Finally, to end this litany of despair regarding the ramifications if Christ did not rise from the dead, Paul flat out says in verse 19, “If only for this life we have hope in Christ, we are to be pittied more than all men.” As stated previously, sometimes liberals and progressives think they are doing a magnanimous thing by enunciating an admiration for the so-called “ethics of Jesus”. However, if we simply end up as food for worms as G. Gordon Liddy mused one time on “The Tonight Show” before his own spiritual awakening, then turning the other cheek and putting others before yourself is a rather pathetic way to live if kindly and devout grandmothers end up with the same eternal reward as homicidal serial rapists.
Fortunately, Paul does not leave the reader on a decidedly glum note and in fact becomes markedly more positive with verse 20. Here it is reinforced that Christ has indeed risen from the dead as the firstfruits of those that have fallen asleep.
In verses 21-22, Paul shows how it is only logical that the Resurrection would be provided through Christ. Paul’s argument goes something like this: since death came through one man, the resurrection would also come through one man.
From Genesis 3, we learn that, as the forefather of the human race, as a result of his sin of eating the forbidden fruit, Adam brought death to all those to whom his sin nature was passed on. Therefore, since God the Father sent His Son into the world in the form of a sinless human being to live the sinless life we could not yet have to pay the price of the sins of the world through the shedding of His blood and being raised from the dead, if we acknowledge our sinfulness and what Christ did for us what we could not, then as our newly adopted federal head we are extended the privilege of enjoying our resurrection life in Heaven with Him throughout eternity.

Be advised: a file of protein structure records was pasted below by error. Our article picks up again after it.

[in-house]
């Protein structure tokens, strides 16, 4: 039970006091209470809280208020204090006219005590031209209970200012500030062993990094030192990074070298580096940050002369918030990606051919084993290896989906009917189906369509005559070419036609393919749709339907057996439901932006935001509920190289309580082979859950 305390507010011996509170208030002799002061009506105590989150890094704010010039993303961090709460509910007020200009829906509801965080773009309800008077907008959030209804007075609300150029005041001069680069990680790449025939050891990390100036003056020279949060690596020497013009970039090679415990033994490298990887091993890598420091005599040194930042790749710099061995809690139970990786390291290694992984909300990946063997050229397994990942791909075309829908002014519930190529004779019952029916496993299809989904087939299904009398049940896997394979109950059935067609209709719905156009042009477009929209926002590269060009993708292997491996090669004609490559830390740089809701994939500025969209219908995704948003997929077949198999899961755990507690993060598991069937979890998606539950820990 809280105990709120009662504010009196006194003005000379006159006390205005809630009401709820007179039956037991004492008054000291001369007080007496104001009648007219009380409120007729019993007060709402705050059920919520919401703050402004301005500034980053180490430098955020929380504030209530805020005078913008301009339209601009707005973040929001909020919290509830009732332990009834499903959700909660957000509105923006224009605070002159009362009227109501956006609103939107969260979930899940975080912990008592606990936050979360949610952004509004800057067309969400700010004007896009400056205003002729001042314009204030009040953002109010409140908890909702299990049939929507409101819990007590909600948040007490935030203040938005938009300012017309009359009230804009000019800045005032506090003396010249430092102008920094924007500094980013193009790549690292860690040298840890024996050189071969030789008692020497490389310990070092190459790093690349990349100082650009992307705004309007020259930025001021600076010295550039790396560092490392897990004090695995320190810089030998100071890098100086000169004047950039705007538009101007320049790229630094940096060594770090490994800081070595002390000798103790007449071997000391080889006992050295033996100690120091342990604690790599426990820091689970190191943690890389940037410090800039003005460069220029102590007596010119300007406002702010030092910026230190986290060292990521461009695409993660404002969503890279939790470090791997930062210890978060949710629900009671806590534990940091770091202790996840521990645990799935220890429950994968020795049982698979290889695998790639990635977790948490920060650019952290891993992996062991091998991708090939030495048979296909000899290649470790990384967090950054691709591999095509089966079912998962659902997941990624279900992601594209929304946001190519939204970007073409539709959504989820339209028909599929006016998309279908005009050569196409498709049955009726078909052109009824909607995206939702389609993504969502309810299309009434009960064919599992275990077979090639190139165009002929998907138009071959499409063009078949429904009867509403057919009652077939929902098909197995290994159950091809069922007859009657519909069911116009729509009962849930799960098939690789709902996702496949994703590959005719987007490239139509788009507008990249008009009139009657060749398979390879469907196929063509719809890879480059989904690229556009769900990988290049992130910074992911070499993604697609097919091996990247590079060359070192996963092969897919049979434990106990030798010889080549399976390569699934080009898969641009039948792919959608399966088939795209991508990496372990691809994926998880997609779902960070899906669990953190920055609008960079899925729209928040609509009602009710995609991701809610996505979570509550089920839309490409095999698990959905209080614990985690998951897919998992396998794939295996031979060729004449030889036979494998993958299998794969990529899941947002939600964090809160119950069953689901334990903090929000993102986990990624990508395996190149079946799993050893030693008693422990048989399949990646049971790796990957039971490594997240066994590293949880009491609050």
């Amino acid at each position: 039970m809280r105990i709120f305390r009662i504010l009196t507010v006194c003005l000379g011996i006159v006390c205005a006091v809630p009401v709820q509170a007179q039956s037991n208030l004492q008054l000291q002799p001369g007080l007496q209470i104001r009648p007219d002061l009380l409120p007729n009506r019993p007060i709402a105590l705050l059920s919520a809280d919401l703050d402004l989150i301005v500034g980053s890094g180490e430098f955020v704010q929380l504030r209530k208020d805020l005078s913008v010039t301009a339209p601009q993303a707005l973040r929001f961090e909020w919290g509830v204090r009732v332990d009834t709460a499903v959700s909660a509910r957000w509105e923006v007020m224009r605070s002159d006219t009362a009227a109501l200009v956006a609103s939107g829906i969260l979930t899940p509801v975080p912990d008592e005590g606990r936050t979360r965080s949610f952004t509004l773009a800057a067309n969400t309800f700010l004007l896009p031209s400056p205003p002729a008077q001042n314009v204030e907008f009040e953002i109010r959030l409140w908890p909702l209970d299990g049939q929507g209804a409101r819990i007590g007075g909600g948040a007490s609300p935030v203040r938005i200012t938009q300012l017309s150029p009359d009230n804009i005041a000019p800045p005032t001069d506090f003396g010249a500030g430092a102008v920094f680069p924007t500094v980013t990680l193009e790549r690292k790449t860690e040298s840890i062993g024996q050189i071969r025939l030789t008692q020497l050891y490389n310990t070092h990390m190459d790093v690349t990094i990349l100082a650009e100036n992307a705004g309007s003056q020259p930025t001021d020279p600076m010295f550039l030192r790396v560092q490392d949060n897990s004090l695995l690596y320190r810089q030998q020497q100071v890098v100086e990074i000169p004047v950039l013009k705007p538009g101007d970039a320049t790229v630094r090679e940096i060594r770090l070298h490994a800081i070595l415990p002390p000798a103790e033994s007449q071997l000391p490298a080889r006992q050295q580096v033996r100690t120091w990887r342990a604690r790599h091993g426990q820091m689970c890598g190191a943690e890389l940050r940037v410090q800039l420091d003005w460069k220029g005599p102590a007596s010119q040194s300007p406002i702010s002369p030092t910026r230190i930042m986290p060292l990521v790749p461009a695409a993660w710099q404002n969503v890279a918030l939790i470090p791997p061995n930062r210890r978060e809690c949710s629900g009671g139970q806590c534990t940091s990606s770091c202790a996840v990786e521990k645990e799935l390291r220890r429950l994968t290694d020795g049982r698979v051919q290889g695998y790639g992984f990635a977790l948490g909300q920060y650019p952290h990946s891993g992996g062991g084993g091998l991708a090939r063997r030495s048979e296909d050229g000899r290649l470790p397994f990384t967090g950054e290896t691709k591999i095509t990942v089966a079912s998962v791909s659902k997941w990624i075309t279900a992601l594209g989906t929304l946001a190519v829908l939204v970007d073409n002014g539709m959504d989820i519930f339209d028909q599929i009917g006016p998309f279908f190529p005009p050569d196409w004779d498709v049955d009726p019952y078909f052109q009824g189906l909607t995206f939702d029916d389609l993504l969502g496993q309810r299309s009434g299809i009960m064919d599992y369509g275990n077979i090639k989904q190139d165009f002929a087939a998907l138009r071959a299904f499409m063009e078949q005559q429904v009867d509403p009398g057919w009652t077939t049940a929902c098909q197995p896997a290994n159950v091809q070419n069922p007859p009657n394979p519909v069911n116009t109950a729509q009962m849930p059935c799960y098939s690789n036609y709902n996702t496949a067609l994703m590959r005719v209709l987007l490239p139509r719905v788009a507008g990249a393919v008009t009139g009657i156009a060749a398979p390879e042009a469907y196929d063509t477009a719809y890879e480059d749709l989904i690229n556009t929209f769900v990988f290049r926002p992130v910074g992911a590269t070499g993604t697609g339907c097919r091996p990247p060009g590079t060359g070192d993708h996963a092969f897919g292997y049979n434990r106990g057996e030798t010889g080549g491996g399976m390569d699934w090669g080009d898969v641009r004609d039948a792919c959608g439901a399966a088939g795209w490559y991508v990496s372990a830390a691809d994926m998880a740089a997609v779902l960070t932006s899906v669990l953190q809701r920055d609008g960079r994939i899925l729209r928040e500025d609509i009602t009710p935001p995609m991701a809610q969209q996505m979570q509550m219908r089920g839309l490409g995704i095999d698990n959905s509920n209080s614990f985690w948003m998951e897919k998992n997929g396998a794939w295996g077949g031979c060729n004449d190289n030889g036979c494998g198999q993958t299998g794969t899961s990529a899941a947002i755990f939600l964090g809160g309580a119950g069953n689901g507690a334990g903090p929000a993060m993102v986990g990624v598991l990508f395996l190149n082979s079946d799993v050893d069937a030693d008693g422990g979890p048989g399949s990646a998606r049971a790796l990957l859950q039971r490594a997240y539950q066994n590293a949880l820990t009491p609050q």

In verses 23-28, Paul provides a rough chronology to the order of events connected to the Resurrection and the ultimate fulfillment of all things. In verse 23, it is pointed out that, as we already know, Christ was risen first as the firstfruits. We will be given our opportunity when He returns.
However, that will not be the sole purpose of Christ's return. For at that time, according to verse 24, Jesus will hand the world over to God the Father after He has destroyed all earthly power and authority.
In verse 25, Paul informs us that Christ must reign until all His enemies are under His feet, the last of which, verse 26 tells us, is death. These verses coincide with Revelation chapter 25, describing the Millennial Kingdom particularly as that period draws to a close when Satan is released from the Pit to foment one last rebellion that is ultimately put down according to verses 7-10. In Revelation 20:14, death is cast into the Lake of Fire, becoming (as I Corinthians 15:26 tells us) the "the last enemy destroyed".
In verses 27-28, the believer is given a glimpse into the distinctions within the Trinitarian Godhead. Verse 27 tells us that, while everything has been put under feet of Christ, that does not include the Father as it was the Father who put everything under Christ. In verse 28, Christ the son willingly subjects Himself to God the Father. This demonstrates that, while Christ is Himself God, He is Himself subject (though in perfect accord) to the will of the Father.